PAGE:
Perhaps the most prominent change between Israel's previous government and the new one is in its approach to matters of religion.
It is not a tactical shift in policy or the result of political or personal whims. The new government is changing strategy, dictated by the reality of life in Israel.
The previous government's extensive capitulation to the demands of the ultra-Orthodox parties presented Israel with two existential threats: one economic and the other societal.
The economic threat stems from the insistence of Haredi political leaders to perpetuate the state-financed yeshiva study adopted by Israel in the years after the Holocaust, when European Hassidic Judaism seemed in danger of disappearing altogether.
But a community that directs its men to life-long study while its women are tasked with child rearing and providing an income for the household is doomed to live in poverty.
The victims are first and foremost the members of the Haredi communities themselves, of course.
But the economic impact has spread to the entire population, which is required to subsidize an unproductive sector of Israeli society - an increasingly difficult and expensive task.
The societal threat comes from the clash between the conservative ultra-Orthodox worldview and secular Israel.
Haredi communities are hermetically sealed off from other sectors of society, even when they live in the same cities.
When a member of such a community ventures out into the world, they arrive with demands for their religious needs to be accommodated, most prominently separation of the sexes.
Haredi men do not see images of women in the public sphere and women are even absent from advertisements on city buses and billboards in their communities.
This fact alone prevents ultra-Orthodox and secular Israelis from sharing the same public spaces even as their political leaders often work together to further mutual interests.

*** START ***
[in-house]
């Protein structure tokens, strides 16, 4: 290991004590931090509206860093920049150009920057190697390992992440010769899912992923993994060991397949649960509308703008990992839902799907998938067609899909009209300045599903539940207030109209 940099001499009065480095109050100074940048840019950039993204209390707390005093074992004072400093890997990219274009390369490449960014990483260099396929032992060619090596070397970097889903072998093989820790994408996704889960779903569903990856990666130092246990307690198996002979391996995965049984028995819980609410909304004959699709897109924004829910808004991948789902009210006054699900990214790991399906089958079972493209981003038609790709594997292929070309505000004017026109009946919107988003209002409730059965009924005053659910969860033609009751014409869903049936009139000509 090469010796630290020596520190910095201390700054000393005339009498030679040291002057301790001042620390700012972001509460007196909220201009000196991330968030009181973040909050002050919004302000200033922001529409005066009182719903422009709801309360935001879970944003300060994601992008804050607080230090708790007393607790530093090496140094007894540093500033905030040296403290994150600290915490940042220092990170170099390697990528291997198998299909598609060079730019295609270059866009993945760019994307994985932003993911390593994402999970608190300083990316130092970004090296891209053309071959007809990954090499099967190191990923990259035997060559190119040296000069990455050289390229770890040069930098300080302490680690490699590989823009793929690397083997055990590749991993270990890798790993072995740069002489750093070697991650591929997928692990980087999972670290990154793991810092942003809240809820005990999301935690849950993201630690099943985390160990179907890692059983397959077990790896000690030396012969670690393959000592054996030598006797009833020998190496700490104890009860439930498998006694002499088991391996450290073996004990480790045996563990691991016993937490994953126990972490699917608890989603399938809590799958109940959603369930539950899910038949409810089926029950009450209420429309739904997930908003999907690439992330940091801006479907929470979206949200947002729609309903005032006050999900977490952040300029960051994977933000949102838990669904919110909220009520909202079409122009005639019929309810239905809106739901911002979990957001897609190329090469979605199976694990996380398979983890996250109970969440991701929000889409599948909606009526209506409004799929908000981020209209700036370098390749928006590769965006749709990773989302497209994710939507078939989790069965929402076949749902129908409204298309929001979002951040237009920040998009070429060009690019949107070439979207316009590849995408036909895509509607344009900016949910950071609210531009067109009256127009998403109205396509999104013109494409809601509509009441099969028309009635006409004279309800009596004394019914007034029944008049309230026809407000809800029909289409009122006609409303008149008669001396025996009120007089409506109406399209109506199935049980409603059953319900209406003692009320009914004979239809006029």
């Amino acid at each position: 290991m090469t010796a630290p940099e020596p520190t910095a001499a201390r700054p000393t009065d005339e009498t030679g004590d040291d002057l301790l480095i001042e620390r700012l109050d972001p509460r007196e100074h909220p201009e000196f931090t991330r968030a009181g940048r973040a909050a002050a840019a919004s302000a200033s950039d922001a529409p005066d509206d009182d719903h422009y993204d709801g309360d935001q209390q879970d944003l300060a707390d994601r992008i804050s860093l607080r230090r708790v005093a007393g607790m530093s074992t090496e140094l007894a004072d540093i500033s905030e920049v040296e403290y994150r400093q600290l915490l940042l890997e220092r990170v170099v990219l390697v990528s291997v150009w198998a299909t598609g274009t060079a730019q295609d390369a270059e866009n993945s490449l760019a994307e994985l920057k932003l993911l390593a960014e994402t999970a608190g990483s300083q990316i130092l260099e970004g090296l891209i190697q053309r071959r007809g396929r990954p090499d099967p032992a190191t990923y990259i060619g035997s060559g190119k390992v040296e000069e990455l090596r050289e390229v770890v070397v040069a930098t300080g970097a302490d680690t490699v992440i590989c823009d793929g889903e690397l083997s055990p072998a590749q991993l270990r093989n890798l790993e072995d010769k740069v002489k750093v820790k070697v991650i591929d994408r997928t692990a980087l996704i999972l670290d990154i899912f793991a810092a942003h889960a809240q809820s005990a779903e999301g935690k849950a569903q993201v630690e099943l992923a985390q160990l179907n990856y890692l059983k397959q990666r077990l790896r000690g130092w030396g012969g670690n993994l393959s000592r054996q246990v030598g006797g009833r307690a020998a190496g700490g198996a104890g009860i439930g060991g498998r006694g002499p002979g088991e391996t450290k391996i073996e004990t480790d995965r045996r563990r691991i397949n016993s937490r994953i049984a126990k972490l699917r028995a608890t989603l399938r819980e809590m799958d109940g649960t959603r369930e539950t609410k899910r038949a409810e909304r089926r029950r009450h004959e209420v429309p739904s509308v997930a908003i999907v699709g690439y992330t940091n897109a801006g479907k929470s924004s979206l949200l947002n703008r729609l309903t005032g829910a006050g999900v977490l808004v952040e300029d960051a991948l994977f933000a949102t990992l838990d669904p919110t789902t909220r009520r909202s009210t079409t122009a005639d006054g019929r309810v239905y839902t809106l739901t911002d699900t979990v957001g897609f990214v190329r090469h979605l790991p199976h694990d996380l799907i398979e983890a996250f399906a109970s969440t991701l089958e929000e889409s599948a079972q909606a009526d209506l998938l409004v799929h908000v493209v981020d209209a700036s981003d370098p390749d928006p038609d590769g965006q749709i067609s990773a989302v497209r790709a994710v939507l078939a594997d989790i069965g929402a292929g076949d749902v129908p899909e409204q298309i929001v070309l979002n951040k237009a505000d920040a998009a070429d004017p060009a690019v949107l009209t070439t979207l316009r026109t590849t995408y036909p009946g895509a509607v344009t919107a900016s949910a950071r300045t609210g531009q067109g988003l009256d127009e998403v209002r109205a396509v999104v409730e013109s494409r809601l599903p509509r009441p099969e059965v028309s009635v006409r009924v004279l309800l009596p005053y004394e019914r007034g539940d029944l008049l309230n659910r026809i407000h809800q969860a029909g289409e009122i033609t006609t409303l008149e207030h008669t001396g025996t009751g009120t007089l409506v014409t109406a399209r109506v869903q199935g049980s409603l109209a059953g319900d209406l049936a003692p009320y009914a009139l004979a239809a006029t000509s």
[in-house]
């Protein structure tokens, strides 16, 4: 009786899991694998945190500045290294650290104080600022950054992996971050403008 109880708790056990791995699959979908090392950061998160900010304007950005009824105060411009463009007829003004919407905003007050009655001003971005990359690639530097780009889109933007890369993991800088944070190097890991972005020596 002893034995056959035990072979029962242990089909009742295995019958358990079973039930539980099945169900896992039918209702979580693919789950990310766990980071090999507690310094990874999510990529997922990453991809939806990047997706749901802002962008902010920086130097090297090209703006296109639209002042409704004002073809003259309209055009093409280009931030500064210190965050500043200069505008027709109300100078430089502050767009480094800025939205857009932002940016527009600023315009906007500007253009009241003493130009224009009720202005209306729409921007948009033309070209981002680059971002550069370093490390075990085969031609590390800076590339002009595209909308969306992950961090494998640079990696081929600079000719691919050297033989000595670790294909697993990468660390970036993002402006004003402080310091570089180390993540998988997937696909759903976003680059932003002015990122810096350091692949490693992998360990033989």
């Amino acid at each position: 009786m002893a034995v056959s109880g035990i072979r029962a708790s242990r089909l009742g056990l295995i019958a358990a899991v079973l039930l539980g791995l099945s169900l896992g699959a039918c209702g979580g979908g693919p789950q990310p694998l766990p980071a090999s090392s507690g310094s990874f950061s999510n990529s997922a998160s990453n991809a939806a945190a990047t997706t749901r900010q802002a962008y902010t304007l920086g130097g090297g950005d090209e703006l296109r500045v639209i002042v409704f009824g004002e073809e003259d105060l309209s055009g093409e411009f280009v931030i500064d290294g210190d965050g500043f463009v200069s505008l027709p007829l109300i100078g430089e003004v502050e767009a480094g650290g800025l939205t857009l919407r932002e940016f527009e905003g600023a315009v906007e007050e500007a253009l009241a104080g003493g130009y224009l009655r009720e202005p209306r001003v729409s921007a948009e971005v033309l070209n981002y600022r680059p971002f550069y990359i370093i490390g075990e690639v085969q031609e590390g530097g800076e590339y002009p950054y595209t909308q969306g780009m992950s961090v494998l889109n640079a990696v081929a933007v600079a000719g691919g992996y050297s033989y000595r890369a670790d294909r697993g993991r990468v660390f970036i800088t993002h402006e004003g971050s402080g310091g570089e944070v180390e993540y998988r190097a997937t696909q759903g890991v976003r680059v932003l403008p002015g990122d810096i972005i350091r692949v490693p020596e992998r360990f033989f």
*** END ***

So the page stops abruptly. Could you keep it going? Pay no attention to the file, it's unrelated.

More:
But now Prime Minister Naftali Bennett's government has announced a series of reforms that would lead to the privatization of Israel’s kosher certification process in order to increase competition in a field currently monopolized by the ultra-Orthodox Chief Rabbinate.
The announcement was met with fury from the Rabbinate, which has control over all aspects of Jewish life in Israel.
But the Rabbinate cannot have sole authority unless it moves to represent a majority of Israeli society and the ultra-Orthodox alone do not determine who receives kosher certification and who is deemed as a successful convert to Judaism.
Now that some ultra-Orthodox politicians are coming to terms with the fact that their benefactor, former prime minister Benjamin Netanyahu, is about to return to power, some are considering how best to promote dialogue with the new administration.
They also understand that if such a dialogue is allowed to proceed, at least some of the announced new policies could be reversed.
But if the government decides to suspend its strategic shift, it may also lose its legitimacy.